Elder is known as a great stoner band from Fairhaven, Massachusetts. Their third album Lore was released on vinyl and CD via Stickman Records and Armageddon Shop.
One hour long journey from catchy stoner stuff to natural cosmic psychedelic explorations. Right after the return of Elder from their huge tour in support of the album, I’ve got a chance to talk with band’s frontman Nicholas DiSalvo and ask a few questions about Lore.
Hello Nicholas! Elder’s last record Lore was released in February 2015; what has the band been doing since then?
Hello! The band has been quite busy with touring since the release of the album, I believe at this point we’ve played over 100 shows this year alone, so that hasn’t left time for much else, unfortunately… The past few months we’ve been trying to concentrate our time off from touring on writing more music, which is coming along, albeit slowly.
Lore is very natural, highly energetic album. It streams and flows as a real river of starlight in the dark of space. What’s Lore for you?
The album feels like a melange of sometimes conflicting, sometimes harmonious contrasting ideas. In some ways it’s more organic than its predecessors but in some ways it’s more mechanical and crisp. These dynamics are something that we try to draw out as heavily as possible in our music and we sometimes draw criticism for trying to pack too many emotions or stylistic turns into one album, but it’s this interplay in particular that makes playing music so exciting for us.
What kind of ‘lore’ did you mean naming the album with such a title?
The lyrical themes in Lore revolve around the idea that humans have created an extensive and quite fascinating volume of mythology and folklore to explain our existence on this planet. A lot of the songs muse on the reasons for us being here and the way we cope with the big questions about the meaning of life.
Lore shows development of Elder into something new as you saturated its musical body with new elements.
The recording of Lore was quite straightforward, as were the sessions for our previous records. Perhaps things were even more focused this time as there were only 4 days booked to record the entire album, so the pressure was pretty heavy to stay on track and get the best results out of our little time. I recorded 3 of the 5 songs entirely by myself, so that was a difficult task for sure and a few ideas didn’t pan out the way I had intended, so there had to be some quick revision. All of that adds an element of spontaneity to the recording that we cherish.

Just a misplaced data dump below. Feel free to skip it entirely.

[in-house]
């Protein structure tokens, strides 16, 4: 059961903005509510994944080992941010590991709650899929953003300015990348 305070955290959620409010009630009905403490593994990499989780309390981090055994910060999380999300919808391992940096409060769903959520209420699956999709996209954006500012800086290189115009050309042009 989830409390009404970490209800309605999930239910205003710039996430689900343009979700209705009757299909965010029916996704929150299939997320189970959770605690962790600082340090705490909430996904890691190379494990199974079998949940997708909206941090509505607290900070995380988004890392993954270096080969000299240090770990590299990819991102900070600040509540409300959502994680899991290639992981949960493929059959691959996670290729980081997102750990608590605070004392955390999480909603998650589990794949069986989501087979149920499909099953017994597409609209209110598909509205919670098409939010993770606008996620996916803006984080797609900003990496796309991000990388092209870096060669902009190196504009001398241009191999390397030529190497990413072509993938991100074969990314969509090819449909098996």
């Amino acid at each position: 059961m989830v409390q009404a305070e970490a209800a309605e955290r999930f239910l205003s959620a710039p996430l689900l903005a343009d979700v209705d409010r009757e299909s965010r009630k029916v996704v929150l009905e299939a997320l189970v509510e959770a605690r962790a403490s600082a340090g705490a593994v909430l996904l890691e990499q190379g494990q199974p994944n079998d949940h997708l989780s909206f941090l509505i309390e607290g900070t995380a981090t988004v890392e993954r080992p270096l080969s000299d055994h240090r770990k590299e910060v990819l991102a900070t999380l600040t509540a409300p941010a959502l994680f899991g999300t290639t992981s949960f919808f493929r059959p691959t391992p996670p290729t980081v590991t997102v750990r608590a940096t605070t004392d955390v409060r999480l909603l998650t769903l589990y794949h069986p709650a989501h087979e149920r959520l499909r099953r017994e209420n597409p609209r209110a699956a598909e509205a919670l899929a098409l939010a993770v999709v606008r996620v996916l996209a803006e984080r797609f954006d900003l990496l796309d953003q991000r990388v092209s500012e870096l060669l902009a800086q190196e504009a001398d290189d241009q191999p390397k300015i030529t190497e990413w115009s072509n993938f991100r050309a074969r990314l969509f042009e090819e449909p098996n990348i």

Do you have any songs that were left from the last recording session? Or are all things you wrote on this album?
We have lots of ideas that never make it past the phase of editing, but no full songs that have been discarded. Usually an idea that gets rejected will show its head again in later years in another form; we save lots of riff ideas that we’re not sure how to use until the time is right.
How did this change happen? How did you turn to a more complex and progressive form of stoner?
I wouldn’t consider Elder a stoner band at all anymore – the change that we’ve undergone is simply what we see as a natural progression of ourselves as musicians. Elder is not intended to be any sort of band at all, or to fit into any genre constraints nice and neatly, since we’re really not interested in recycling the same ideas album after album. Our goal is to write interesting and innovative music that resonates with us (and hopefully some others!).
Lore‘s songs sound as concentrated euphoria, how does it feel to play it live?
A lot of the album is quite emotional and some of the dynamic changes certainly bring out a sense of euphoria. When we perform the songs well and they sound as they’re intended, it’s always a rush – especially when we see the music connect with the audience. These songs are much less about headbanging and whatever than those of the previous albums, so it’s less about adrenaline and more about synching up with each other on stage.
Elder played Roadburn and a lot of smaller shows. What were your most positive and negative impressions from gigs? You know – most of our readers (and myself) expect stories about booze’n’drugs in Black Sabbath vein.